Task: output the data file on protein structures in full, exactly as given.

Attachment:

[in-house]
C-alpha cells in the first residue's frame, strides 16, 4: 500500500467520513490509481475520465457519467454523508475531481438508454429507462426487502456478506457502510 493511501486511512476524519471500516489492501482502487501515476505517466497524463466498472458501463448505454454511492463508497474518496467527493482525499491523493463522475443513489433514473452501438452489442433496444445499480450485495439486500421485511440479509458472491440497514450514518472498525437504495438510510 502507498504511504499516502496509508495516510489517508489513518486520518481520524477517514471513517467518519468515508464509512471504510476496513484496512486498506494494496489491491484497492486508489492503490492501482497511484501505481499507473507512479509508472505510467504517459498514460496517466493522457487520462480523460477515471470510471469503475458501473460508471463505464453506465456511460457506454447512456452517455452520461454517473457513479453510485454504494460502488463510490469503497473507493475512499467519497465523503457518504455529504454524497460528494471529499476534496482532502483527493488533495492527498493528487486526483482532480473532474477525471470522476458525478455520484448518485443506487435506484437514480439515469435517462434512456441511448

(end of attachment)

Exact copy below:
[in-house]
C-alpha cells in the first residue's frame, strides 16, 4: 500500500467520513490509481475520465457519467454523508475531481438508454429507462426487502456478506457502510 493511501486511512476524519471500516489492501482502487501515476505517466497524463466498472458501463448505454454511492463508497474518496467527493482525499491523493463522475443513489433514473452501438452489442433496444445499480450485495439486500421485511440479509458472491440497514450514518472498525437504495438510510 502507498504511504499516502496509508495516510489517508489513518486520518481520524477517514471513517467518519468515508464509512471504510476496513484496512486498506494494496489491491484497492486508489492503490492501482497511484501505481499507473507512479509508472505510467504517459498514460496517466493522457487520462480523460477515471470510471469503475458501473460508471463505464453506465456511460457506454447512456452517455452520461454517473457513479453510485454504494460502488463510490469503497473507493475512499467519497465523503457518504455529504454524497460528494471529499476534496482532502483527493488533495492527498493528487486526483482532480473532474477525471470522476458525478455520484448518485443506487435506484437514480439515469435517462434512456441511448